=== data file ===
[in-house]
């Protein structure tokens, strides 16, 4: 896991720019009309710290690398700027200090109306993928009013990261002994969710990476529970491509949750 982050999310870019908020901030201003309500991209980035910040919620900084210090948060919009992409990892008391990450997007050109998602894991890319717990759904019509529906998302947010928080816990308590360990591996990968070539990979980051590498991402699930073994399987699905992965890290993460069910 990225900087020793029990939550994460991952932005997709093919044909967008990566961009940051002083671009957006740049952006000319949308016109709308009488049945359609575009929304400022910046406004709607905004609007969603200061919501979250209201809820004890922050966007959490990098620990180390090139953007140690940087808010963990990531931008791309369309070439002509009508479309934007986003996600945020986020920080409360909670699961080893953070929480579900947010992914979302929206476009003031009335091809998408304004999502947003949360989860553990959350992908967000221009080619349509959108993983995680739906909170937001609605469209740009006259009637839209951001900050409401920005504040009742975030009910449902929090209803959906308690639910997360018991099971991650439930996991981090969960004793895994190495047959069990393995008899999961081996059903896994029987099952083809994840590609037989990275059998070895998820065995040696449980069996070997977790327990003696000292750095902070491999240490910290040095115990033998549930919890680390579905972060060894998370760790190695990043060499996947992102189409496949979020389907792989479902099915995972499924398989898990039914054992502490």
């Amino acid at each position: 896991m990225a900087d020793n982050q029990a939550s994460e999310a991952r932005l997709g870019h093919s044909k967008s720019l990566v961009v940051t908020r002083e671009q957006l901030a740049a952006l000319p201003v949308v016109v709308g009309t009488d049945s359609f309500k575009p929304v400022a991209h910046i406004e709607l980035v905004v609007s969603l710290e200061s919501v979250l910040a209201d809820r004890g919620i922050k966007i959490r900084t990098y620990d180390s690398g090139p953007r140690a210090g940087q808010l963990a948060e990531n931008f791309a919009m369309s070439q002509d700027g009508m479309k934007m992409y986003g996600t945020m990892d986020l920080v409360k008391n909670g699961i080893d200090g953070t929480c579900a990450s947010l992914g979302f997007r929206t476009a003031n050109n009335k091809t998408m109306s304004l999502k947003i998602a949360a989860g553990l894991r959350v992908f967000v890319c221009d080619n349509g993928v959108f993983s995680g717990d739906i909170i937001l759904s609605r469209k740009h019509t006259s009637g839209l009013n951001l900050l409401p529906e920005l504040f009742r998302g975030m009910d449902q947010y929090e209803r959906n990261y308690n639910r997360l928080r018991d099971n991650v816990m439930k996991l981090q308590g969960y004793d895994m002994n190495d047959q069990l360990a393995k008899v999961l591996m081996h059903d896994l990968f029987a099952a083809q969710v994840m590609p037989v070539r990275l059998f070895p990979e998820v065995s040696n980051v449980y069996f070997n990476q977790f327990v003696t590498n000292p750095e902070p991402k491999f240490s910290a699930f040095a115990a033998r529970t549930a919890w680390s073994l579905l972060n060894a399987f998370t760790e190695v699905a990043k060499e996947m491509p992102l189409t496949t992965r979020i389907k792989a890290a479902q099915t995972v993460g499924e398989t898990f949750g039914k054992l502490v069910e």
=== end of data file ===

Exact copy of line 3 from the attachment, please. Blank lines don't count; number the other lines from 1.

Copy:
């Amino acid at each position: 896991m990225a900087d020793n982050q029990a939550s994460e999310a991952r932005l997709g870019h093919s044909k967008s720019l990566v961009v940051t908020r002083e671009q957006l901030a740049a952006l000319p201003v949308v016109v709308g009309t009488d049945s359609f309500k575009p929304v400022a991209h910046i406004e709607l980035v905004v609007s969603l710290e200061s919501v979250l910040a209201d809820r004890g919620i922050k966007i959490r900084t990098y620990d180390s690398g090139p953007r140690a210090g940087q808010l963990a948060e990531n931008f791309a919009m369309s070439q002509d700027g009508m479309k934007m992409y986003g996600t945020m990892d986020l920080v409360k008391n909670g699961i080893d200090g953070t929480c579900a990450s947010l992914g979302f997007r929206t476009a003031n050109n009335k091809t998408m109306s304004l999502k947003i998602a949360a989860g553990l894991r959350v992908f967000v890319c221009d080619n349509g993928v959108f993983s995680g717990d739906i909170i937001l759904s609605r469209k740009h019509t006259s009637g839209l009013n951001l900050l409401p529906e920005l504040f009742r998302g975030m009910d449902q947010y929090e209803r959906n990261y308690n639910r997360l928080r018991d099971n991650v816990m439930k996991l981090q308590g969960y004793d895994m002994n190495d047959q069990l360990a393995k008899v999961l591996m081996h059903d896994l990968f029987a099952a083809q969710v994840m590609p037989v070539r990275l059998f070895p990979e998820v065995s040696n980051v449980y069996f070997n990476q977790f327990v003696t590498n000292p750095e902070p991402k491999f240490s910290a699930f040095a115990a033998r529970t549930a919890w680390s073994l579905l972060n060894a399987f998370t760790e190695v699905a990043k060499e996947m491509p992102l189409t496949t992965r979020i389907k792989a890290a479902q099915t995972v993460g499924e398989t898990f949750g039914k054992l502490v069910e």